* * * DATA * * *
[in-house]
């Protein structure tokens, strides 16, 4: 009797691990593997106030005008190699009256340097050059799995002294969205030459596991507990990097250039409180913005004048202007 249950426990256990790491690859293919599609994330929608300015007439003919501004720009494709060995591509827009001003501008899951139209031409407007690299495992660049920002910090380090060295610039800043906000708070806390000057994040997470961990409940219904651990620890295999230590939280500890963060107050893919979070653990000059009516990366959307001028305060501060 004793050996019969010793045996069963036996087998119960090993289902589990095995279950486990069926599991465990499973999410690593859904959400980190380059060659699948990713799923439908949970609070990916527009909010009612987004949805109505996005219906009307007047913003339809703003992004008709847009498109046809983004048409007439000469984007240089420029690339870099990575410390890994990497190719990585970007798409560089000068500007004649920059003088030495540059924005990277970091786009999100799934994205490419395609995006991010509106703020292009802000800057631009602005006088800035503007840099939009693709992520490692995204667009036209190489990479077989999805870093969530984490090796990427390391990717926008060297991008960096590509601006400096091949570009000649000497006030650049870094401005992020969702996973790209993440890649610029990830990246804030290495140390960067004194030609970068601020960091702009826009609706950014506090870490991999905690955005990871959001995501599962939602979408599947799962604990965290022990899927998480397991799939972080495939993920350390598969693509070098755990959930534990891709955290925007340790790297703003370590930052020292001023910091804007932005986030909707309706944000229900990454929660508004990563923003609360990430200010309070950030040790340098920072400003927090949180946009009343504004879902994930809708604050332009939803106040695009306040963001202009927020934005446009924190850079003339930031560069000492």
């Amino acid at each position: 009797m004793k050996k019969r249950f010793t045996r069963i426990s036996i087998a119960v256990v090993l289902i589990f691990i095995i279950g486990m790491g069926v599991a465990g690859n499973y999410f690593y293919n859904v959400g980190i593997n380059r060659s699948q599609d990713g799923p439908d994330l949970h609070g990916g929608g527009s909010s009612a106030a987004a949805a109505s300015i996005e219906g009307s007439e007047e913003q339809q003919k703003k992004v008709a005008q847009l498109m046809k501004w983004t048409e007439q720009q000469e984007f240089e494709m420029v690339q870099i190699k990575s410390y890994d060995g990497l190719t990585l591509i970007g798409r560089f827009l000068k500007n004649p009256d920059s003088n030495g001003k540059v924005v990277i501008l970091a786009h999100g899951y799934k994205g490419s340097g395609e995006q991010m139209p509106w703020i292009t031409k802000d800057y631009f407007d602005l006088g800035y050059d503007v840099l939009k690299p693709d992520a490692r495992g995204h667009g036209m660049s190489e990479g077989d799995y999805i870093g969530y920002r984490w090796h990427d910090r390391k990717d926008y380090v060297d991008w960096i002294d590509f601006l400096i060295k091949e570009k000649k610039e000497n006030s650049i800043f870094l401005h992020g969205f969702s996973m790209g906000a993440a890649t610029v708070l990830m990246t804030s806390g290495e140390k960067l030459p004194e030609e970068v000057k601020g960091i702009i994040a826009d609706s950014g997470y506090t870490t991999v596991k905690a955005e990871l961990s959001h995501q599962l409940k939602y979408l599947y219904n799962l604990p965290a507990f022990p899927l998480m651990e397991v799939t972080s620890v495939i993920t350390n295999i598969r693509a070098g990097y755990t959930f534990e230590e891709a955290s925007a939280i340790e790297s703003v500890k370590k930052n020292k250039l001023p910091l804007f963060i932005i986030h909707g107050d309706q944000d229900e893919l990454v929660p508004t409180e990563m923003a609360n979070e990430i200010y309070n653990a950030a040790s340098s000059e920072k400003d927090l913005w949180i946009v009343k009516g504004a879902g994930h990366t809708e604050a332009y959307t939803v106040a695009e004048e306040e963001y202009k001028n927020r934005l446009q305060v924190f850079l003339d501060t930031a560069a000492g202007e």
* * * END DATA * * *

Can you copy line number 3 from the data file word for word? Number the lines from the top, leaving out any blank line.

């Amino acid at each position: 009797m004793k050996k019969r249950f010793t045996r069963i426990s036996i087998a119960v256990v090993l289902i589990f691990i095995i279950g486990m790491g069926v599991a465990g690859n499973y999410f690593y293919n859904v959400g980190i593997n380059r060659s699948q599609d990713g799923p439908d994330l949970h609070g990916g929608g527009s909010s009612a106030a987004a949805a109505s300015i996005e219906g009307s007439e007047e913003q339809q003919k703003k992004v008709a005008q847009l498109m046809k501004w983004t048409e007439q720009q000469e984007f240089e494709m420029v690339q870099i190699k990575s410390y890994d060995g990497l190719t990585l591509i970007g798409r560089f827009l000068k500007n004649p009256d920059s003088n030495g001003k540059v924005v990277i501008l970091a786009h999100g899951y799934k994205g490419s340097g395609e995006q991010m139209p509106w703020i292009t031409k802000d800057y631009f407007d602005l006088g800035y050059d503007v840099l939009k690299p693709d992520a490692r495992g995204h667009g036209m660049s190489e990479g077989d799995y999805i870093g969530y920002r984490w090796h990427d910090r390391k990717d926008y380090v060297d991008w960096i002294d590509f601006l400096i060295k091949e570009k000649k610039e000497n006030s650049i800043f870094l401005h992020g969205f969702s996973m790209g906000a993440a890649t610029v708070l990830m990246t804030s806390g290495e140390k960067l030459p004194e030609e970068v000057k601020g960091i702009i994040a826009d609706s950014g997470y506090t870490t991999v596991k905690a955005e990871l961990s959001h995501q599962l409940k939602y979408l599947y219904n799962l604990p965290a507990f022990p899927l998480m651990e397991v799939t972080s620890v495939i993920t350390n295999i598969r693509a070098g990097y755990t959930f534990e230590e891709a955290s925007a939280i340790e790297s703003v500890k370590k930052n020292k250039l001023p910091l804007f963060i932005i986030h909707g107050d309706q944000d229900e893919l990454v929660p508004t409180e990563m923003a609360n979070e990430i200010y309070n653990a950030a040790s340098s000059e920072k400003d927090l913005w949180i946009v009343k009516g504004a879902g994930h990366t809708e604050a332009y959307t939803v106040a695009e004048e306040e963001y202009k001028n927020r934005l446009q305060v924190f850079l003339d501060t930031a560069a000492g202007e």